Seasonal Patterns of Facility-Based Deliveries in Vital Registration System: Evidence from Kogi State, North-central Nigeria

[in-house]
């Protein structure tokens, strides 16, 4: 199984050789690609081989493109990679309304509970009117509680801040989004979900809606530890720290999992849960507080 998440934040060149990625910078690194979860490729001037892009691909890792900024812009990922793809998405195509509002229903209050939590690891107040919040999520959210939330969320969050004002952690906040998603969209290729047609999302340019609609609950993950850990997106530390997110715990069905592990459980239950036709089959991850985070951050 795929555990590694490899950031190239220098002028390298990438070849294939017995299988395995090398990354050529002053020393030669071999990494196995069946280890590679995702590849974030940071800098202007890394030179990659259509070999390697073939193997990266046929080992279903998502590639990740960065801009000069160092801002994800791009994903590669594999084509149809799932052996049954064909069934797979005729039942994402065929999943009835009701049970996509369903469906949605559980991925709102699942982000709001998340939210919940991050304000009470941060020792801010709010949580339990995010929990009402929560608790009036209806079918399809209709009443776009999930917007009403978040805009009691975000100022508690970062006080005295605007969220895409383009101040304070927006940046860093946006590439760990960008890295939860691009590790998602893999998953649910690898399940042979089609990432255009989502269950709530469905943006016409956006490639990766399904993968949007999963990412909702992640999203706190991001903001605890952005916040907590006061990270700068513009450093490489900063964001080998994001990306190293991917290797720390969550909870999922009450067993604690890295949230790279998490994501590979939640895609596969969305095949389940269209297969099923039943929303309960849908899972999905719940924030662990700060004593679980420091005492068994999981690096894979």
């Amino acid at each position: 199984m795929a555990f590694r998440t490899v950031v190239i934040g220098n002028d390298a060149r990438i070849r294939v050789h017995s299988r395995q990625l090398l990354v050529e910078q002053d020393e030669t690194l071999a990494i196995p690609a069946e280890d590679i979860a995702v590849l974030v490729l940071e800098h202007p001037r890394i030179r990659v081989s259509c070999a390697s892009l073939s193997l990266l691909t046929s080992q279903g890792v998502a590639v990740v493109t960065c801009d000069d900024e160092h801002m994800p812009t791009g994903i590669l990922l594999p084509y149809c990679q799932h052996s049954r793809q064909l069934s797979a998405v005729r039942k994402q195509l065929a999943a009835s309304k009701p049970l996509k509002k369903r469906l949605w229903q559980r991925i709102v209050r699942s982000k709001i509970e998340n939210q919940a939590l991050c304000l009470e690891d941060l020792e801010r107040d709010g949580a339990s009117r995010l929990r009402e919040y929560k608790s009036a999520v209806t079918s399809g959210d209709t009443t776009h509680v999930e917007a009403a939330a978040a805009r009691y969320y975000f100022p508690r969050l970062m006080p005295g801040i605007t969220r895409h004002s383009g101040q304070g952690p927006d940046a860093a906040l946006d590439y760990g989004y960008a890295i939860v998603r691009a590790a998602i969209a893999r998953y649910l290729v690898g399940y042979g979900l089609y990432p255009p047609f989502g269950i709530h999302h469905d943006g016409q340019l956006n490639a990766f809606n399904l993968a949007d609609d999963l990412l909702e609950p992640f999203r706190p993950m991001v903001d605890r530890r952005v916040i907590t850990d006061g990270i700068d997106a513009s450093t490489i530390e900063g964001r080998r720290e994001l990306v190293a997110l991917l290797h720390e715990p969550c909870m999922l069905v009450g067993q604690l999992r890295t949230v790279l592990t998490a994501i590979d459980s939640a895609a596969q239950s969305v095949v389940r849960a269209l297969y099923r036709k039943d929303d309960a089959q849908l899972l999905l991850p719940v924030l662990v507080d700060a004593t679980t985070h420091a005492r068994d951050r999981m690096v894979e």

Despite the massive investment in maternal care over the last three decades, Nigeria still has the highest home deliveries in sub-Saharan Africa. This study utilized live birth and socio-economic data compiled in 2018 by the National Population Commission (NPC), Nigeria to understand seasonal patterns of births in Lokoja, North-central Nigeria. The monthly reported health data was collected from 12,589 reproductive aged women in 13 health facilities for five years (2014 - 2018). Analysis of Variance was employed to examine significant variations in birth seasonality, while student’s t-test was used to compare birth rate in urban and rural areas. The results showed that a total of 38,696 live births was recorded from 2014 – 2018. Majority (90.75%) of the reproductive aged women was 20-39years, 70 percent of whom were educated with at least primary education, and 84.2 percent gave birth in the hospital. There was no significant statistical difference in male and female births (t = 0.271, p>0.05). The highest births were recorded in December, July, and August (47.48%), while the lowest births occurred in March and February (9.67%). Conception was higher in April (22.5%) and lower in July (4.66%). Urban areas recorded more deliveries in the hospitals. There was a significant upward pattern in live births from 2014 to 2018, with 29.6 percent increase. It is recommended that sexual and reproductive health related interventions should focus more on the influence of socio-economic and seasonal barriers. This is to enable reproductive women better able to plan their pregnancies to control fertility rate.